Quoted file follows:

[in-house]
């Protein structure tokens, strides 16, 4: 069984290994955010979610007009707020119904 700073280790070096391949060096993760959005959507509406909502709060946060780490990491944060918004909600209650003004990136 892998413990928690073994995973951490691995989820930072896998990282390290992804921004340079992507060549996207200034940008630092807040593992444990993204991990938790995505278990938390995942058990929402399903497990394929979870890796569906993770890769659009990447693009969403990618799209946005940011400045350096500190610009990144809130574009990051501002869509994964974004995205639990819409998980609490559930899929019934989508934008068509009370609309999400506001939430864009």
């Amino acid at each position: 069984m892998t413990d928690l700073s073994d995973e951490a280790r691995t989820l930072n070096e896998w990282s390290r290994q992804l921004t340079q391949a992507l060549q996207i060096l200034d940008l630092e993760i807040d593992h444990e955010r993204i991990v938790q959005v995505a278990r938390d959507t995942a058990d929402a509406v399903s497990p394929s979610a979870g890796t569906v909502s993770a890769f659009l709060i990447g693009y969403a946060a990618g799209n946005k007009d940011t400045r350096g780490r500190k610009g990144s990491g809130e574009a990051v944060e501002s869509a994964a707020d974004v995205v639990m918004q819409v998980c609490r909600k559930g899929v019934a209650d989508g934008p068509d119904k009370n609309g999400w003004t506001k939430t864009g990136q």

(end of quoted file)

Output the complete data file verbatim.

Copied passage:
[in-house]
């Protein structure tokens, strides 16, 4: 069984290994955010979610007009707020119904 700073280790070096391949060096993760959005959507509406909502709060946060780490990491944060918004909600209650003004990136 892998413990928690073994995973951490691995989820930072896998990282390290992804921004340079992507060549996207200034940008630092807040593992444990993204991990938790995505278990938390995942058990929402399903497990394929979870890796569906993770890769659009990447693009969403990618799209946005940011400045350096500190610009990144809130574009990051501002869509994964974004995205639990819409998980609490559930899929019934989508934008068509009370609309999400506001939430864009």
């Amino acid at each position: 069984m892998t413990d928690l700073s073994d995973e951490a280790r691995t989820l930072n070096e896998w990282s390290r290994q992804l921004t340079q391949a992507l060549q996207i060096l200034d940008l630092e993760i807040d593992h444990e955010r993204i991990v938790q959005v995505a278990r938390d959507t995942a058990d929402a509406v399903s497990p394929s979610a979870g890796t569906v909502s993770a890769f659009l709060i990447g693009y969403a946060a990618g799209n946005k007009d940011t400045r350096g780490r500190k610009g990144s990491g809130e574009a990051v944060e501002s869509a994964a707020d974004v995205v639990m918004q819409v998980c609490r909600k559930g899929v019934a209650d989508g934008p068509d119904k009370n609309g999400w003004t506001k939430t864009g990136q």